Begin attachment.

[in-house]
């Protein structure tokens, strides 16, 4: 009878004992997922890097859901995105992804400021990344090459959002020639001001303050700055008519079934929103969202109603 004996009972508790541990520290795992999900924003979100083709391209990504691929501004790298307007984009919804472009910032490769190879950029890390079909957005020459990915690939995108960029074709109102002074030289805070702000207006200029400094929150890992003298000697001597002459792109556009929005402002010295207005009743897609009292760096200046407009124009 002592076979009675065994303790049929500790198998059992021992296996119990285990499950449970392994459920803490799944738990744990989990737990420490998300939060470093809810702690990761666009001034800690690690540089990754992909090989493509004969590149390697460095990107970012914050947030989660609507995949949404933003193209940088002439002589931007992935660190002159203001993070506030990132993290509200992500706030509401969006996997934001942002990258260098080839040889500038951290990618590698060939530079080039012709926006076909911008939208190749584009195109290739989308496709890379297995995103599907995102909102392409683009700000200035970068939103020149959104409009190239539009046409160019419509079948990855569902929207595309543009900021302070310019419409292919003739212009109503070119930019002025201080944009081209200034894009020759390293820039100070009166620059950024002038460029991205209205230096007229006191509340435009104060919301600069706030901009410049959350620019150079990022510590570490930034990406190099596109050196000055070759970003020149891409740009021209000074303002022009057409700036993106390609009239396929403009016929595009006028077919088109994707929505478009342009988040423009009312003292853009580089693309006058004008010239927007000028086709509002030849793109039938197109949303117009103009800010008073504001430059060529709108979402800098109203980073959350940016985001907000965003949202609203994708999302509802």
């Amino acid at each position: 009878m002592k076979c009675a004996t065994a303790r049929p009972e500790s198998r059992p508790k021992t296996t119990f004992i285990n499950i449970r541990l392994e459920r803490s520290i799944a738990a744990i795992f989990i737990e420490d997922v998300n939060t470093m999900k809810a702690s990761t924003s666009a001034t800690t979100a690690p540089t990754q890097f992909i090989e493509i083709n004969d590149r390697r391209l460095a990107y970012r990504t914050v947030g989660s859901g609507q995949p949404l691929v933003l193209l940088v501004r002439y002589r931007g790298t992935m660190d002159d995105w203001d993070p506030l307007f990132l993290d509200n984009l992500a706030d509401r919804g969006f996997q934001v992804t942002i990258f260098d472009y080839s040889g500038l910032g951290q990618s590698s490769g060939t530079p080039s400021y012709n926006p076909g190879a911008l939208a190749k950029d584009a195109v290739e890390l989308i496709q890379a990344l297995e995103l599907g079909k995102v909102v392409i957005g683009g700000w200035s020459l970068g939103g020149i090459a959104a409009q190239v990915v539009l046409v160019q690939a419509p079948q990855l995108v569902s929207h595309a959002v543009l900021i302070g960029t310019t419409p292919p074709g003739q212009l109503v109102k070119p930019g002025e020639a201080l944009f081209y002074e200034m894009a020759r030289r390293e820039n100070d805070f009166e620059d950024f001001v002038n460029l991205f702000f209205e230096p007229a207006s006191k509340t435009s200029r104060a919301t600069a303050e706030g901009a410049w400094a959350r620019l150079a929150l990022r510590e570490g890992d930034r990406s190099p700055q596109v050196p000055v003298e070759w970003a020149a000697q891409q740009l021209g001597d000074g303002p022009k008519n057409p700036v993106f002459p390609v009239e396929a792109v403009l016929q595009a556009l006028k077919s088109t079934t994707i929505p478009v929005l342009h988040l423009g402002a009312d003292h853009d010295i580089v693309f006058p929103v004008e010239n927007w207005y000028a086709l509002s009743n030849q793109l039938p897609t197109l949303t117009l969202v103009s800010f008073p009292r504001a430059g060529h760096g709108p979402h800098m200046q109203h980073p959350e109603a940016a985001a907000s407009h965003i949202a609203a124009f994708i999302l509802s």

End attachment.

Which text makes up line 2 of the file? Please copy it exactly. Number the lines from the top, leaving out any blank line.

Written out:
């Protein structure tokens, strides 16, 4: 009878004992997922890097859901995105992804400021990344090459959002020639001001303050700055008519079934929103969202109603 004996009972508790541990520290795992999900924003979100083709391209990504691929501004790298307007984009919804472009910032490769190879950029890390079909957005020459990915690939995108960029074709109102002074030289805070702000207006200029400094929150890992003298000697001597002459792109556009929005402002010295207005009743897609009292760096200046407009124009 002592076979009675065994303790049929500790198998059992021992296996119990285990499950449970392994459920803490799944738990744990989990737990420490998300939060470093809810702690990761666009001034800690690690540089990754992909090989493509004969590149390697460095990107970012914050947030989660609507995949949404933003193209940088002439002589931007992935660190002159203001993070506030990132993290509200992500706030509401969006996997934001942002990258260098080839040889500038951290990618590698060939530079080039012709926006076909911008939208190749584009195109290739989308496709890379297995995103599907995102909102392409683009700000200035970068939103020149959104409009190239539009046409160019419509079948990855569902929207595309543009900021302070310019419409292919003739212009109503070119930019002025201080944009081209200034894009020759390293820039100070009166620059950024002038460029991205209205230096007229006191509340435009104060919301600069706030901009410049959350620019150079990022510590570490930034990406190099596109050196000055070759970003020149891409740009021209000074303002022009057409700036993106390609009239396929403009016929595009006028077919088109994707929505478009342009988040423009009312003292853009580089693309006058004008010239927007000028086709509002030849793109039938197109949303117009103009800010008073504001430059060529709108979402800098109203980073959350940016985001907000965003949202609203994708999302509802």